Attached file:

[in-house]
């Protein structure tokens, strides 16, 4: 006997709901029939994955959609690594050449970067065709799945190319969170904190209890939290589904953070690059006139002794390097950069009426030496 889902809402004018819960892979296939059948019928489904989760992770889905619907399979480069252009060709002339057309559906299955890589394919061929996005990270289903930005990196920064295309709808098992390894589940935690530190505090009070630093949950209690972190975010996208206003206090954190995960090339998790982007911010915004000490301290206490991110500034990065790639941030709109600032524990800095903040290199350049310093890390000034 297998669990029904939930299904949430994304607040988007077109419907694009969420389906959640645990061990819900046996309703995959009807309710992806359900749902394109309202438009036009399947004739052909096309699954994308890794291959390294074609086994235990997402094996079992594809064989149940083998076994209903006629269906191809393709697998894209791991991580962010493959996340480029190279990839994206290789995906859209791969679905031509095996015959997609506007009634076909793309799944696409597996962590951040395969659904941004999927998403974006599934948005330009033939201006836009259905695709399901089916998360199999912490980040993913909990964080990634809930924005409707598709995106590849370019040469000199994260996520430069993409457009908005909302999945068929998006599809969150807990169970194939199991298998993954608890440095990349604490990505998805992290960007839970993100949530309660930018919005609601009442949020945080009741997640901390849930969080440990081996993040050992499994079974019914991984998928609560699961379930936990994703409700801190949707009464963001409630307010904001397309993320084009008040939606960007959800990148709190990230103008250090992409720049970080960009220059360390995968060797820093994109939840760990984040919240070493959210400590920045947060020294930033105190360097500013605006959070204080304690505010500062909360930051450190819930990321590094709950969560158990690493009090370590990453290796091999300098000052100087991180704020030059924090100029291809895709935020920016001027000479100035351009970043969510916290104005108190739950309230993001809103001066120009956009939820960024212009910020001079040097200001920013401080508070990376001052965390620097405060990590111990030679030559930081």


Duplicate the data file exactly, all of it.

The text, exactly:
[in-house]
């Protein structure tokens, strides 16, 4: 006997709901029939994955959609690594050449970067065709799945190319969170904190209890939290589904953070690059006139002794390097950069009426030496 889902809402004018819960892979296939059948019928489904989760992770889905619907399979480069252009060709002339057309559906299955890589394919061929996005990270289903930005990196920064295309709808098992390894589940935690530190505090009070630093949950209690972190975010996208206003206090954190995960090339998790982007911010915004000490301290206490991110500034990065790639941030709109600032524990800095903040290199350049310093890390000034 297998669990029904939930299904949430994304607040988007077109419907694009969420389906959640645990061990819900046996309703995959009807309710992806359900749902394109309202438009036009399947004739052909096309699954994308890794291959390294074609086994235990997402094996079992594809064989149940083998076994209903006629269906191809393709697998894209791991991580962010493959996340480029190279990839994206290789995906859209791969679905031509095996015959997609506007009634076909793309799944696409597996962590951040395969659904941004999927998403974006599934948005330009033939201006836009259905695709399901089916998360199999912490980040993913909990964080990634809930924005409707598709995106590849370019040469000199994260996520430069993409457009908005909302999945068929998006599809969150807990169970194939199991298998993954608890440095990349604490990505998805992290960007839970993100949530309660930018919005609601009442949020945080009741997640901390849930969080440990081996993040050992499994079974019914991984998928609560699961379930936990994703409700801190949707009464963001409630307010904001397309993320084009008040939606960007959800990148709190990230103008250090992409720049970080960009220059360390995968060797820093994109939840760990984040919240070493959210400590920045947060020294930033105190360097500013605006959070204080304690505010500062909360930051450190819930990321590094709950969560158990690493009090370590990453290796091999300098000052100087991180704020030059924090100029291809895709935020920016001027000479100035351009970043969510916290104005108190739950309230993001809103001066120009956009939820960024212009910020001079040097200001920013401080508070990376001052965390620097405060990590111990030679030559930081």